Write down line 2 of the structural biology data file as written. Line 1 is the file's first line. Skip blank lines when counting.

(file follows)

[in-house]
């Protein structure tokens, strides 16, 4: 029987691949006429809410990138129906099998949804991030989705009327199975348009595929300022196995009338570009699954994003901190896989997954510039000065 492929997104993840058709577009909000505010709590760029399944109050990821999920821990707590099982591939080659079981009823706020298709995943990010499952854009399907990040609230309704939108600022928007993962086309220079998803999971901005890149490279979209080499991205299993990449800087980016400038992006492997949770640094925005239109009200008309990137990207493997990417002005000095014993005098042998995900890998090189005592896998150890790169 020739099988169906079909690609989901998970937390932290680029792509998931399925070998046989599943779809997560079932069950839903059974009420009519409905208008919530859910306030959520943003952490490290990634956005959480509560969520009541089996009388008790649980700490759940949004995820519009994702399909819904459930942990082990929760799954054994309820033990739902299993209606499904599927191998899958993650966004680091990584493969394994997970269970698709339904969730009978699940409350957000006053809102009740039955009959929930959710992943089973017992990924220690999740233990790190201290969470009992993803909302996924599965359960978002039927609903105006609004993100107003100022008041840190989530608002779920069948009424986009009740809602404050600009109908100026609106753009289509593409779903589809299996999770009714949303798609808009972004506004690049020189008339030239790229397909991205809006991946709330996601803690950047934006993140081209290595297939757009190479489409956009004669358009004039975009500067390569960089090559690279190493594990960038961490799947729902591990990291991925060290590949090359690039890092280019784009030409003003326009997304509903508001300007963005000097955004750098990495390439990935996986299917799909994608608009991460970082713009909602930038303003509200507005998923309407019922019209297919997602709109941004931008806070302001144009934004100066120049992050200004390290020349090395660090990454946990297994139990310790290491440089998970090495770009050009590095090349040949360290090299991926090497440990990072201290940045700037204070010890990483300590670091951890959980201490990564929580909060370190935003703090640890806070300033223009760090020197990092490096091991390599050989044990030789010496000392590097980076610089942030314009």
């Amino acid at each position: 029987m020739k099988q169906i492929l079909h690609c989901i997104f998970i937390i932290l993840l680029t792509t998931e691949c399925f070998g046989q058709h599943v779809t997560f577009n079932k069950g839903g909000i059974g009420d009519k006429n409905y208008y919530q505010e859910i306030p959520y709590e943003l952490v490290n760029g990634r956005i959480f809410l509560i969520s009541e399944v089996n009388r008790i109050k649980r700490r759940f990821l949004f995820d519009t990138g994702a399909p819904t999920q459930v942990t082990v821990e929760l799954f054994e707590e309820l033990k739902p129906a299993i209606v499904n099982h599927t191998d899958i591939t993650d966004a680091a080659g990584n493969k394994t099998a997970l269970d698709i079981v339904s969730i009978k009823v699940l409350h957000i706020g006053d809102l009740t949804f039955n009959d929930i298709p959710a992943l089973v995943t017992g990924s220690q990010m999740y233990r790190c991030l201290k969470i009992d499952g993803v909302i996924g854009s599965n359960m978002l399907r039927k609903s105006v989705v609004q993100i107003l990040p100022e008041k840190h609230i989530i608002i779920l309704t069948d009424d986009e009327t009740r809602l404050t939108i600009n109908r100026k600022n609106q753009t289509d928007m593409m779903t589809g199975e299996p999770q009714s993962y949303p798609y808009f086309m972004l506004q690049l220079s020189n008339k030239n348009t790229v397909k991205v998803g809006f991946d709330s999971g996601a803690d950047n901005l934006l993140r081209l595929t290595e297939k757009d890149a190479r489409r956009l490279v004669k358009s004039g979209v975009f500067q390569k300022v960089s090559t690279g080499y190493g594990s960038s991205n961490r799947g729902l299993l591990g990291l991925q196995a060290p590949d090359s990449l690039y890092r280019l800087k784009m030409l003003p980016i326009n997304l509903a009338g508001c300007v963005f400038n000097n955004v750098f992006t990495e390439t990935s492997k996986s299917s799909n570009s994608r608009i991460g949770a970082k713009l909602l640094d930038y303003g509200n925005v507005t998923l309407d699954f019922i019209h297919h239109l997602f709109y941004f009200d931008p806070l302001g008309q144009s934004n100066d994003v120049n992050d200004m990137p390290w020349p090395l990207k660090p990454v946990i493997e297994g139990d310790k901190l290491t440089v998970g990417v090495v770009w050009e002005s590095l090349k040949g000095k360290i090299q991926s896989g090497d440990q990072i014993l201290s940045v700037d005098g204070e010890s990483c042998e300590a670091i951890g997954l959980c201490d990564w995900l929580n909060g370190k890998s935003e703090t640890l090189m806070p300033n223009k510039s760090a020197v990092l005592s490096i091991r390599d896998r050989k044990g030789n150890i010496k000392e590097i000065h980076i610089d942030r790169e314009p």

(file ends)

């Protein structure tokens, strides 16, 4: 029987691949006429809410990138129906099998949804991030989705009327199975348009595929300022196995009338570009699954994003901190896989997954510039000065 492929997104993840058709577009909000505010709590760029399944109050990821999920821990707590099982591939080659079981009823706020298709995943990010499952854009399907990040609230309704939108600022928007993962086309220079998803999971901005890149490279979209080499991205299993990449800087980016400038992006492997949770640094925005239109009200008309990137990207493997990417002005000095014993005098042998995900890998090189005592896998150890790169 020739099988169906079909690609989901998970937390932290680029792509998931399925070998046989599943779809997560079932069950839903059974009420009519409905208008919530859910306030959520943003952490490290990634956005959480509560969520009541089996009388008790649980700490759940949004995820519009994702399909819904459930942990082990929760799954054994309820033990739902299993209606499904599927191998899958993650966004680091990584493969394994997970269970698709339904969730009978699940409350957000006053809102009740039955009959929930959710992943089973017992990924220690999740233990790190201290969470009992993803909302996924599965359960978002039927609903105006609004993100107003100022008041840190989530608002779920069948009424986009009740809602404050600009109908100026609106753009289509593409779903589809299996999770009714949303798609808009972004506004690049020189008339030239790229397909991205809006991946709330996601803690950047934006993140081209290595297939757009190479489409956009004669358009004039975009500067390569960089090559690279190493594990960038961490799947729902591990990291991925060290590949090359690039890092280019784009030409003003326009997304509903508001300007963005000097955004750098990495390439990935996986299917799909994608608009991460970082713009909602930038303003509200507005998923309407019922019209297919997602709109941004931008806070302001144009934004100066120049992050200004390290020349090395660090990454946990297994139990310790290491440089998970090495770009050009590095090349040949360290090299991926090497440990990072201290940045700037204070010890990483300590670091951890959980201490990564929580909060370190935003703090640890806070300033223009760090020197990092490096091991390599050989044990030789010496000392590097980076610089942030314009």